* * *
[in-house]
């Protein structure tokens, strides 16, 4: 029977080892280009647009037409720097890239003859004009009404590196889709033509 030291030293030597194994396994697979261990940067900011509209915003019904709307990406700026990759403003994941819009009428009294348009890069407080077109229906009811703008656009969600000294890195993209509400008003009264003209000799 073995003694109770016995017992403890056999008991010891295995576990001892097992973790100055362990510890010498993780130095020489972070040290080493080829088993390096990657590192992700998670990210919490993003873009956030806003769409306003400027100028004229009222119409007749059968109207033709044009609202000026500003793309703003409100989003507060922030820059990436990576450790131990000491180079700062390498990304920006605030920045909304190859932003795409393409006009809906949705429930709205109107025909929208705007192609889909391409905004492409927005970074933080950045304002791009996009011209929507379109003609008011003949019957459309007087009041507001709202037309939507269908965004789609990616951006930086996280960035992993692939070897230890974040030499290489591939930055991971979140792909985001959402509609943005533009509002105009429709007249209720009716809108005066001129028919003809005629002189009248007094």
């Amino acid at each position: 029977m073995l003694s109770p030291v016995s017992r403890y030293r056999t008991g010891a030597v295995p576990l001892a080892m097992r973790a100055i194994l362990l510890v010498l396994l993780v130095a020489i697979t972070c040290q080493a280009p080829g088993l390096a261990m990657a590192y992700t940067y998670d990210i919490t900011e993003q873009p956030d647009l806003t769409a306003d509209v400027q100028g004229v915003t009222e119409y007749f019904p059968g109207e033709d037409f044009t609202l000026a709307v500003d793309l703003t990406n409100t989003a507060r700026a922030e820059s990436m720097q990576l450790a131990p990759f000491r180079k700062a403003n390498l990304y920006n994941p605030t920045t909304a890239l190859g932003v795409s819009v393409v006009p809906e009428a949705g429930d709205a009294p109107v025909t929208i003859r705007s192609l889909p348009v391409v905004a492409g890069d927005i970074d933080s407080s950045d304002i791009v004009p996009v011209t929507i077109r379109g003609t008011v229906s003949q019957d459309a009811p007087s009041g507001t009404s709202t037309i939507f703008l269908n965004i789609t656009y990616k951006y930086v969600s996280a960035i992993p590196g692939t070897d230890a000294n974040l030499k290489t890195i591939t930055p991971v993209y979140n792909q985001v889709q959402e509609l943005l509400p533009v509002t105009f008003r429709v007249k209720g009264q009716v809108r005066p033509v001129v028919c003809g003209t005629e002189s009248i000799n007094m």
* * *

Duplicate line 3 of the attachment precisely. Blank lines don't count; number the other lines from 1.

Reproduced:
């Amino acid at each position: 029977m073995l003694s109770p030291v016995s017992r403890y030293r056999t008991g010891a030597v295995p576990l001892a080892m097992r973790a100055i194994l362990l510890v010498l396994l993780v130095a020489i697979t972070c040290q080493a280009p080829g088993l390096a261990m990657a590192y992700t940067y998670d990210i919490t900011e993003q873009p956030d647009l806003t769409a306003d509209v400027q100028g004229v915003t009222e119409y007749f019904p059968g109207e033709d037409f044009t609202l000026a709307v500003d793309l703003t990406n409100t989003a507060r700026a922030e820059s990436m720097q990576l450790a131990p990759f000491r180079k700062a403003n390498l990304y920006n994941p605030t920045t909304a890239l190859g932003v795409s819009v393409v006009p809906e009428a949705g429930d709205a009294p109107v025909t929208i003859r705007s192609l889909p348009v391409v905004a492409g890069d927005i970074d933080s407080s950045d304002i791009v004009p996009v011209t929507i077109r379109g003609t008011v229906s003949q019957d459309a009811p007087s009041g507001t009404s709202t037309i939507f703008l269908n965004i789609t656009y990616k951006y930086v969600s996280a960035i992993p590196g692939t070897d230890a000294n974040l030499k290489t890195i591939t930055p991971v993209y979140n792909q985001v889709q959402e509609l943005l509400p533009v509002t105009f008003r429709v007249k209720g009264q009716v809108r005066p033509v001129v028919c003809g003209t005629e002189s009248i000799n007094m």